I’m no lawyer, but as a working photographer, I try to understand the law as it applies to digital photography as best I can. That’s no easy feat: Laws are often confusing, and a lot of people rely on “common sense” when it comes to guessing what’s legal. But sometimes the law doesn’t always make sense.
There’s a lot of confusion about what’s legal to photograph and where it’s okay to use a camera. This has gotten even more challenging in our post-9/11 world, in which some people are suspicious of anyone with a long lens.
Photography’s golden rule
The most important thing to know about your rights as a photographer: In general, you can photograph anything or anyone as long as you are on public property. Public property includes city streets, municipal parks, and national parks and forests. Nonetheless, Internet photography forums are chock full of tales about people who have been challenged or harassed when using a camera in public. Check out dpreview.com for an example of this sort of thing.
It’s important to realize that public property does not include places like the mall, parking lots, churches, or amusement parks. These might appear to be public locations, but they are actually private property—and management can tell you to put the camera away or ask you to leave.
Nonetheless, many interesting events happen on public property. Auto accidents, fires, and crimes in progress are all the sorts of things that we photographers would be thrilled to capture with the camera stowed in the glove compartment. Be smart about how you do this, though: Keep a respectful distance; stay out of the way of emergency responders; and never cross a police barricade.
What to do when challenged
Unfortunately, law enforcement does not always understand your rights as a photographer. Photography forums are also brimming with tales about people who have been stopped, questioned, and sometimes even detained by police when using a camera in public. It’s understandable: Police officers cannot possibly commit thousands of laws to memory, and consequently they have to react to real-world situations using their own judgment. If you’re shooting photos near an auto accident, for example, and a police officer orders you to stop, my advice is to comply. There will be opportunities to lodge a complaint with the police or educate your local sheriff’s office about First Amendment rights. In the moment, though, being obstinate can get you arrested for failing to comply with the direction of a police officer, which is a separate and very punishable offense.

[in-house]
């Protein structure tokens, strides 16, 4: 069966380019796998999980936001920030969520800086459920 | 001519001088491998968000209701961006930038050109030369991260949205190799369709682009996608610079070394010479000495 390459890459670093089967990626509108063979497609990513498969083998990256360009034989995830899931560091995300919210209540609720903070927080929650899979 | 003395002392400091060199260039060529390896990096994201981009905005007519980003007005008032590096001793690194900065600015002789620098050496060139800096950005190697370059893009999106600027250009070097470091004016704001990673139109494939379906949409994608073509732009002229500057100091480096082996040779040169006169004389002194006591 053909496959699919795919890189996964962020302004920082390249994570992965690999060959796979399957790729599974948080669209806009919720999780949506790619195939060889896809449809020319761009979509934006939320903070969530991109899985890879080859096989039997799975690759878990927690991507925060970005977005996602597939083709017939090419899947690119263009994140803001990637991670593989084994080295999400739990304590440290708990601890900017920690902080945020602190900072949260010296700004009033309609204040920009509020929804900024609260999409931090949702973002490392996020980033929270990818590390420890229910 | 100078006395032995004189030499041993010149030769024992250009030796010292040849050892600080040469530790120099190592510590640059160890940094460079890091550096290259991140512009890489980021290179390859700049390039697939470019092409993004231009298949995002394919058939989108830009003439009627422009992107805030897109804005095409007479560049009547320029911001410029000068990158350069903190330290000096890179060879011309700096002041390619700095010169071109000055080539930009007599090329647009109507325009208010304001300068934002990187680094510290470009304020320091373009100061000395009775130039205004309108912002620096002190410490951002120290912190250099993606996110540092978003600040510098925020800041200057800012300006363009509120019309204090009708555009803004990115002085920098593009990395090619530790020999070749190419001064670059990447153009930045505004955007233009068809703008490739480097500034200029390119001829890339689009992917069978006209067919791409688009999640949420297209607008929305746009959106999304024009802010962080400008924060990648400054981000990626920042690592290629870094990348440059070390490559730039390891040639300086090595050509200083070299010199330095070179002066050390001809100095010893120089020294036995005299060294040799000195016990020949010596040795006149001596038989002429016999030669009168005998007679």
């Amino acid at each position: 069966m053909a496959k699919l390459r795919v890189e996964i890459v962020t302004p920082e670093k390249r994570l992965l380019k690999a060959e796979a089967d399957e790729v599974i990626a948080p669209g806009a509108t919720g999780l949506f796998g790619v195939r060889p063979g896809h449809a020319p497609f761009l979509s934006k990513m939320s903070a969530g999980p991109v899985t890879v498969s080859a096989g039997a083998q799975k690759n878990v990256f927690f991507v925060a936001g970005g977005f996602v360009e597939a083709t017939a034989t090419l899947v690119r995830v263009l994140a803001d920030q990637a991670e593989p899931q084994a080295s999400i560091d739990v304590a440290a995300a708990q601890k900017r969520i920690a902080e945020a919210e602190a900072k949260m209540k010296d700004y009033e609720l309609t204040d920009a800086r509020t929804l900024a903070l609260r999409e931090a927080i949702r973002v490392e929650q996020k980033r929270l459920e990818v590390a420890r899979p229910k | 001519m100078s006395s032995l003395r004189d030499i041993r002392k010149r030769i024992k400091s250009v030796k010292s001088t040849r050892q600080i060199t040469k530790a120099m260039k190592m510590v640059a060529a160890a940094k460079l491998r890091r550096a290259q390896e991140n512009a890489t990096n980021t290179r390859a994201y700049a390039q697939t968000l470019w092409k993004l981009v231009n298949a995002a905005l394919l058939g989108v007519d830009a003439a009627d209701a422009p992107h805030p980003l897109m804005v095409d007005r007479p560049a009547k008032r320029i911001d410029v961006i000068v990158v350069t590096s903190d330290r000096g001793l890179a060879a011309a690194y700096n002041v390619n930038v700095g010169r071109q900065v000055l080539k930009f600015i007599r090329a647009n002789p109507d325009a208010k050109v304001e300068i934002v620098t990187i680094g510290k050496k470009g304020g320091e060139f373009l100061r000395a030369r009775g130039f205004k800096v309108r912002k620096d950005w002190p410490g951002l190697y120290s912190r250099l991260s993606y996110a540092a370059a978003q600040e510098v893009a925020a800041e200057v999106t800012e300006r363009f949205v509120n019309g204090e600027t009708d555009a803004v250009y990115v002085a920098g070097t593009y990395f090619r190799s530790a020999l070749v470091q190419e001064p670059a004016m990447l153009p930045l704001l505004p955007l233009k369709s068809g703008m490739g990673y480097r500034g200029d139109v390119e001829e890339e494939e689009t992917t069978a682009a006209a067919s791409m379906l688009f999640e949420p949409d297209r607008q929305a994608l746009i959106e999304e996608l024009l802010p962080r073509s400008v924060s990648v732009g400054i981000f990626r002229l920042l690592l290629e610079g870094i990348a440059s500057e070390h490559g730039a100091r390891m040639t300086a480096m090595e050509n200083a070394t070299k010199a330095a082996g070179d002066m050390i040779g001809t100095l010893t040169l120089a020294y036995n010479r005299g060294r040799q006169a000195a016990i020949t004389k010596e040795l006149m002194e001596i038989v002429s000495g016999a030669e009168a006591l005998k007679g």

While being challenged by the police can be frightening, being confronted by ordinary citizens can be just as problematic. A friend of mine recently went to see a concert and was told he couldn’t bring his camera inside since he was clearly a “professional photographer.” When he pressed the bouncer for more details, he was told that the camera lens had to be shorter than an inch. The club’s intent was obvious: They wanted to limit photography to point-and-shoot cameras and mobile phones. However, the rules were confusing and unlikely to produce the desired effect. Case in point: My friend put a short lens on his digital SLR and had his girlfriend carry the telephoto lens in her bag.
Of course, the bouncer was within his rights to impose rules for using cameras within the club. One thing he can’t do: Confiscate the camera or your memory card. If you’d like to read more about your rights, and possible remedies if your rights get trampled, visit The Photographer’s Right, a Web page maintained by a real lawyer—so you can trust what he says a lot more than me. The page even contains a downloadable summary of your rights and what to do if you’re challenged. I highly recommend reading it carefully.
There are always exceptions
Even though the general rules about where you can photograph are pretty simple, there are always exceptions and complications. Even from a public road, you can’t necessarily photograph government and military buildings, for example, and local statutes may apply. New York City is embroiled in an effort to limit public photography, for instance. See “Picture New York Without Pictures of New York” for a fascinating look at how photo rights in the Big Apple are changing.